In FIG. 7c, the deployment of the dish antenna 60 of the present invention is shown. In this position, the pivoting mechanism 50 is locked into the base mount 40 with the thumb screws 172.
In FIG. 10, the underside of the mount 40 has a formed cavity 1000 in which are placed a number of cable hooks 1010. As shown, the cable 1020 is looped around the cable hooks 1010 and conveniently stored for carrying. Since the cable 1020 is heavy, the positioning of the cable 1020 in the formed region 1000 occurs along the center line 300 of the mount 40 as shown in FIG. 3. Again, the location of the cable 1020 at this point aids in the carrying of the stowed antenna.
In FIG. 8, the details of the slider mechanism 170 engaging the tracks 160 is illustrated. Guides 800 firmly engage the slider 170 into the mount 40. The slider mechanism has a nut 173 that engages a bolt engaging the guide 800. When in position, the nut 173 is turned to cause the guide 800 to firmly engage the track 160 against the slider 170 to prevent movement. While two thumb screws 172 are shown, it is to be understood that one would suffice to lock the pivoting mechanism 50 to the mount 40.
It is to be expressly understood that the thumb screws 172 function to provide a lock connected between the mount 40 and the pivoting mechanism 50 for securing the dish 60 in the deployed position. Any suitable lock could be utilized to accomplish this result. For example, a thumb screw could be used to tighten down any pivoting area such as 182 to firmly hold the pivoting mechanism in position.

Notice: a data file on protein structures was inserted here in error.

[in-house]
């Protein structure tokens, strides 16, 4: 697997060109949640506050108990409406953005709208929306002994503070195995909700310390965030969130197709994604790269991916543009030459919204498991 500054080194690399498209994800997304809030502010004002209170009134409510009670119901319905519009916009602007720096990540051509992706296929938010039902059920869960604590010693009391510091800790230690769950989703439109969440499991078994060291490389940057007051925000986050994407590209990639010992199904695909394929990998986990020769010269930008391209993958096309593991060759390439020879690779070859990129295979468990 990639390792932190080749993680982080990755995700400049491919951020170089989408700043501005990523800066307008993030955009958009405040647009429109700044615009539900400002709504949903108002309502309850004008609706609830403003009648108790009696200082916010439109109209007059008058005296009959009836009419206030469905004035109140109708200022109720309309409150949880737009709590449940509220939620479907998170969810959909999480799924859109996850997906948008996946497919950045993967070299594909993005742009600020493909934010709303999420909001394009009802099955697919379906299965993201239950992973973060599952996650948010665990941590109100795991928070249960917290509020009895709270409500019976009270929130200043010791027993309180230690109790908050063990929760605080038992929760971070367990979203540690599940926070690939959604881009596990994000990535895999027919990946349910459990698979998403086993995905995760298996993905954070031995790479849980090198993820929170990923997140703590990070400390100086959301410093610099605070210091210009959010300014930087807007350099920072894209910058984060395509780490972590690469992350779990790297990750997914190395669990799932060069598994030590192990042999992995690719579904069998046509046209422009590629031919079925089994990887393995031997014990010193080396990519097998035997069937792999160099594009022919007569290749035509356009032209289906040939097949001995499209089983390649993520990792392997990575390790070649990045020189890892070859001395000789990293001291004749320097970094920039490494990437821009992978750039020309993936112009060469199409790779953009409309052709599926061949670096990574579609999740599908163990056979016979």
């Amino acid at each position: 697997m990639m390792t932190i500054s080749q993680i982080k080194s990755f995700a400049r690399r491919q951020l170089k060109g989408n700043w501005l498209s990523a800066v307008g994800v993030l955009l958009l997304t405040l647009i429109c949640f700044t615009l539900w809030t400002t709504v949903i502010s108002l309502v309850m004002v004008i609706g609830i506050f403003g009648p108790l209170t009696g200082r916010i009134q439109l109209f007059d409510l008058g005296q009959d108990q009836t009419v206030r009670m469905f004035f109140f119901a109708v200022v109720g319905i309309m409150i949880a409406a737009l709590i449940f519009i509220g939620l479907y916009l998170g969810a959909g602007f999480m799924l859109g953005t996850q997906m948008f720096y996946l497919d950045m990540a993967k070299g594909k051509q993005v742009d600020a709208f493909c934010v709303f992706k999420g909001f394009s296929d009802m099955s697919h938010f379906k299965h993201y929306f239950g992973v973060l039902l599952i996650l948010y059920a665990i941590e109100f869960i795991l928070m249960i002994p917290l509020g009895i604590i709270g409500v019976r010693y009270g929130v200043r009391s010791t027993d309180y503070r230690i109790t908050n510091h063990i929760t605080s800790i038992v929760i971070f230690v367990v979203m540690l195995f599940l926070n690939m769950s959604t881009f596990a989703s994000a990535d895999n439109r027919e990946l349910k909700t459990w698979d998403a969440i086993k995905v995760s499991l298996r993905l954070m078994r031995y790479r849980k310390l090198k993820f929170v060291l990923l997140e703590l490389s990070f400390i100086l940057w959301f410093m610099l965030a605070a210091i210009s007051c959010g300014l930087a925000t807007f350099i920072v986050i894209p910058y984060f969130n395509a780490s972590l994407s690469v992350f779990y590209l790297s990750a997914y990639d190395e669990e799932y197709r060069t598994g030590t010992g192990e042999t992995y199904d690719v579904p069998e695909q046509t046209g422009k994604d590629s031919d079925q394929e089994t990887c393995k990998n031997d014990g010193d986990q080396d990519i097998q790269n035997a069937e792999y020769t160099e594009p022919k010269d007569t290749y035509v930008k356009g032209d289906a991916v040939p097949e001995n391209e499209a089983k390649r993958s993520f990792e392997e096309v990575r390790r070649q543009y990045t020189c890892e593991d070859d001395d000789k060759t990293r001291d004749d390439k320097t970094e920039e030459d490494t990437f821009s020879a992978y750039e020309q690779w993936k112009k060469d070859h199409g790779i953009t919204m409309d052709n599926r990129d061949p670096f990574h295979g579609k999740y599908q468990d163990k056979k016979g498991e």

The invention has been described with reference to the preferred embodiment. Modifications and alterations will occur to others upon a reading and understanding of this specification. This specification is intended to include all such modifications and alterations insofar as they come within the scope of the appended claims or the equivalents thereof.
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|U.S. Classification||343/882, 343/880, 343/881, 343/840|
|International Classification||H01Q1/08, H01Q3/02|
|Cooperative Classification||H01Q1/08, H01Q3/02|
|European Classification||H01Q1/08, H01Q3/02|
|May 30, 1995||AS||Assignment|
Owner name: WINEGARD COMPANY, IOWA
Free format text: ASSIGNMENT OF ASSIGNORS INTEREST;ASSIGNORS:WINEGARD, JOHN RANDALL;SPERRY, RANDY LEE;REEL/FRAME:007499/0874;SIGNING DATES FROM 19950518 TO 19950522
|Oct 21, 1997||CC||Certificate of correction|
|Dec 26, 2000||FPAY||Fee payment|
Year of fee payment: 4
|Dec 21, 2004||FPAY||Fee payment|
Year of fee payment: 8
|Dec 11, 2008||FPAY||Fee payment|
Year of fee payment: 12